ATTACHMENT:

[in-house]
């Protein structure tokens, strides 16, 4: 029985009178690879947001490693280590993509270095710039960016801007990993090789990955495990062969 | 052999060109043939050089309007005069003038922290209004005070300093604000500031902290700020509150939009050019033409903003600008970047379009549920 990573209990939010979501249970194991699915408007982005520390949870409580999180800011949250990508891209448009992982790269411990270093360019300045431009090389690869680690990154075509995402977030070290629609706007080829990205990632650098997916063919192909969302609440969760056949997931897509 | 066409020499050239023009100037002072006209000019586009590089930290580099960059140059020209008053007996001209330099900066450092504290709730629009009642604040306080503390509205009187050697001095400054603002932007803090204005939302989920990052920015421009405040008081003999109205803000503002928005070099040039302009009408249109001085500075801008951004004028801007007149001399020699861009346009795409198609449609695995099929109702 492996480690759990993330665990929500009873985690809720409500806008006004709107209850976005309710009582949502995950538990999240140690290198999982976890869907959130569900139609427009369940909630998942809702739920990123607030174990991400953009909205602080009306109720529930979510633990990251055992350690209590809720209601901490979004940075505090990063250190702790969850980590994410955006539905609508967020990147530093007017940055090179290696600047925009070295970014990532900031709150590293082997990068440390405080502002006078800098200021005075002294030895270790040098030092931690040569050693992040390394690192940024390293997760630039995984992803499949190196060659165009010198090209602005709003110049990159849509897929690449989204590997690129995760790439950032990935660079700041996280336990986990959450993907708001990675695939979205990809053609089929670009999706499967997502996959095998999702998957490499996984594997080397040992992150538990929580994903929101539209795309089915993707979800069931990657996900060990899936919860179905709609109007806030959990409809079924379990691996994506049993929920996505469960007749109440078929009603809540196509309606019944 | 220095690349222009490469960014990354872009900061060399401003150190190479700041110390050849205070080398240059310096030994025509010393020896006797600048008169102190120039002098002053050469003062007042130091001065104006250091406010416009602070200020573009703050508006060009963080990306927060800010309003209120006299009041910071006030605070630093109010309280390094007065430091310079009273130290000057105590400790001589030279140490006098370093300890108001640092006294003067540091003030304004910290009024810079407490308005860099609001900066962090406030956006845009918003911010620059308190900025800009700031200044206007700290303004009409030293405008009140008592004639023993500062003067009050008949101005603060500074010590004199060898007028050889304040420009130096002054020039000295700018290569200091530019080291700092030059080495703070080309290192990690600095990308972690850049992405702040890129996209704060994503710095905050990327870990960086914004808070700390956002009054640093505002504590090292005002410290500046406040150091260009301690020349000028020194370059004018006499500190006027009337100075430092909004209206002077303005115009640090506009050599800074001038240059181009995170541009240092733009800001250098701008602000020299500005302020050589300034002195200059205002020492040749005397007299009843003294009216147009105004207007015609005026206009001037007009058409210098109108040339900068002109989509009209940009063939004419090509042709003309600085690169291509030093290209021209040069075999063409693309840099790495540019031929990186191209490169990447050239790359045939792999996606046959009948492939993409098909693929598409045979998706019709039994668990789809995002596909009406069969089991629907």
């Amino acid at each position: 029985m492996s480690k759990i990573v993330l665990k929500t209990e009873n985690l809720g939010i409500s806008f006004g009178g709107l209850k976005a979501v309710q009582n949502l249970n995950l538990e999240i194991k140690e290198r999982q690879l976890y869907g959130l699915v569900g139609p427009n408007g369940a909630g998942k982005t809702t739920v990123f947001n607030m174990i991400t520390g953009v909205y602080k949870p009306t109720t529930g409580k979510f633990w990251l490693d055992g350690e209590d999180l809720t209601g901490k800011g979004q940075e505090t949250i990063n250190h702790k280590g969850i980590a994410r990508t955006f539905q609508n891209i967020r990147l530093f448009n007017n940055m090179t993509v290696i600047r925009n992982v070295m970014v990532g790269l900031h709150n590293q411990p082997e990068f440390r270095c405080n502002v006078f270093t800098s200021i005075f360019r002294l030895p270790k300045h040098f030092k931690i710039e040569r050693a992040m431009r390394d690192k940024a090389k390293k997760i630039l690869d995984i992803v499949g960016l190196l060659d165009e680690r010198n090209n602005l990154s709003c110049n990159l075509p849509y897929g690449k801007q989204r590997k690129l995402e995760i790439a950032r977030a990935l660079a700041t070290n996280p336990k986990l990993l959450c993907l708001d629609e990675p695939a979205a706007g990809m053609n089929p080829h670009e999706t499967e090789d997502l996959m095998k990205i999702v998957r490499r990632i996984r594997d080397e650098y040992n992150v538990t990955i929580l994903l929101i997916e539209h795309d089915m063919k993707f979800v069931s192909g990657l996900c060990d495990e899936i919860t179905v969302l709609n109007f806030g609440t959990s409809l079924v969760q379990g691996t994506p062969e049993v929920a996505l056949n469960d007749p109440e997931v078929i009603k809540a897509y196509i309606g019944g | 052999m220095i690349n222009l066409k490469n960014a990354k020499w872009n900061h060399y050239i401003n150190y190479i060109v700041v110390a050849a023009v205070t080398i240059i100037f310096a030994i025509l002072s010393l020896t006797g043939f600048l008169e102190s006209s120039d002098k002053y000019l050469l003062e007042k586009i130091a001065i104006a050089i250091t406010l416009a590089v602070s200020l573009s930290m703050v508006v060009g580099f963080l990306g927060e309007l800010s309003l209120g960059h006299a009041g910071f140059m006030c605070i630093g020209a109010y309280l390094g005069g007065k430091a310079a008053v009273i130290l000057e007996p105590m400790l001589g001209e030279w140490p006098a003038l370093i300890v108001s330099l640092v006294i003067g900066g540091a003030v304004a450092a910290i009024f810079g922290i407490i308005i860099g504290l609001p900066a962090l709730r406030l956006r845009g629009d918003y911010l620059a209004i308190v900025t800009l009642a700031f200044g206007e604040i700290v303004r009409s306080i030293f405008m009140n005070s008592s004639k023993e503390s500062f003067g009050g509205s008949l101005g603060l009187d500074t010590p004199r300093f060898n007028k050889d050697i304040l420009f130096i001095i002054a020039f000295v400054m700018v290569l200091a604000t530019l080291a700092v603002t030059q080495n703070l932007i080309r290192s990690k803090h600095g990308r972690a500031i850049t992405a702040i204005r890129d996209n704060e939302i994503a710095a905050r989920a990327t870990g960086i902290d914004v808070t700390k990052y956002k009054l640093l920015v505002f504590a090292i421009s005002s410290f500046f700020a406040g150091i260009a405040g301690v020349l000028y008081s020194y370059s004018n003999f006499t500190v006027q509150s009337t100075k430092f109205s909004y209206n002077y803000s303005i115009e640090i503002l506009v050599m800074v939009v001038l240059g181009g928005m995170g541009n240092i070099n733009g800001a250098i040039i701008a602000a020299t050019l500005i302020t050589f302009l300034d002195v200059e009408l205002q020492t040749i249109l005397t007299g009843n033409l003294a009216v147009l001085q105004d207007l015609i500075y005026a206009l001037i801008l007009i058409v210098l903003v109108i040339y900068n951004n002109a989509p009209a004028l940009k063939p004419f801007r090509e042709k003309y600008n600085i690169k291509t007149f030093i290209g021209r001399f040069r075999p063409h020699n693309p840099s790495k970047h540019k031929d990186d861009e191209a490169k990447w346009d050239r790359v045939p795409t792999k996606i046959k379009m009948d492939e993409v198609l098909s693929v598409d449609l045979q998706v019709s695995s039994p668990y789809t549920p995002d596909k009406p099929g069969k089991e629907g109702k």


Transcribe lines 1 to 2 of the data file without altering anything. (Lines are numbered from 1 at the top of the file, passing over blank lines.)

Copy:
[in-house]
């Protein structure tokens, strides 16, 4: 029985009178690879947001490693280590993509270095710039960016801007990993090789990955495990062969 | 052999060109043939050089309007005069003038922290209004005070300093604000500031902290700020509150939009050019033409903003600008970047379009549920 990573209990939010979501249970194991699915408007982005520390949870409580999180800011949250990508891209448009992982790269411990270093360019300045431009090389690869680690990154075509995402977030070290629609706007080829990205990632650098997916063919192909969302609440969760056949997931897509 | 066409020499050239023009100037002072006209000019586009590089930290580099960059140059020209008053007996001209330099900066450092504290709730629009009642604040306080503390509205009187050697001095400054603002932007803090204005939302989920990052920015421009405040008081003999109205803000503002928005070099040039302009009408249109001085500075801008951004004028801007007149001399020699861009346009795409198609449609695995099929109702 492996480690759990993330665990929500009873985690809720409500806008006004709107209850976005309710009582949502995950538990999240140690290198999982976890869907959130569900139609427009369940909630998942809702739920990123607030174990991400953009909205602080009306109720529930979510633990990251055992350690209590809720209601901490979004940075505090990063250190702790969850980590994410955006539905609508967020990147530093007017940055090179290696600047925009070295970014990532900031709150590293082997990068440390405080502002006078800098200021005075002294030895270790040098030092931690040569050693992040390394690192940024390293997760630039995984992803499949190196060659165009010198090209602005709003110049990159849509897929690449989204590997690129995760790439950032990935660079700041996280336990986990959450993907708001990675695939979205990809053609089929670009999706499967997502996959095998999702998957490499996984594997080397040992992150538990929580994903929101539209795309089915993707979800069931990657996900060990899936919860179905709609109007806030959990409809079924379990691996994506049993929920996505469960007749109440078929009603809540196509309606019944 | 220095690349222009490469960014990354872009900061060399401003150190190479700041110390050849205070080398240059310096030994025509010393020896006797600048008169102190120039002098002053050469003062007042130091001065104006250091406010416009602070200020573009703050508006060009963080990306927060800010309003209120006299009041910071006030605070630093109010309280390094007065430091310079009273130290000057105590400790001589030279140490006098370093300890108001640092006294003067540091003030304004910290009024810079407490308005860099609001900066962090406030956006845009918003911010620059308190900025800009700031200044206007700290303004009409030293405008009140008592004639023993500062003067009050008949101005603060500074010590004199060898007028050889304040420009130096002054020039000295700018290569200091530019080291700092030059080495703070080309290192990690600095990308972690850049992405702040890129996209704060994503710095905050990327870990960086914004808070700390956002009054640093505002504590090292005002410290500046406040150091260009301690020349000028020194370059004018006499500190006027009337100075430092909004209206002077303005115009640090506009050599800074001038240059181009995170541009240092733009800001250098701008602000020299500005302020050589300034002195200059205002020492040749005397007299009843003294009216147009105004207007015609005026206009001037007009058409210098109108040339900068002109989509009209940009063939004419090509042709003309600085690169291509030093290209021209040069075999063409693309840099790495540019031929990186191209490169990447050239790359045939792999996606046959009948492939993409098909693929598409045979998706019709039994668990789809995002596909009406069969089991629907």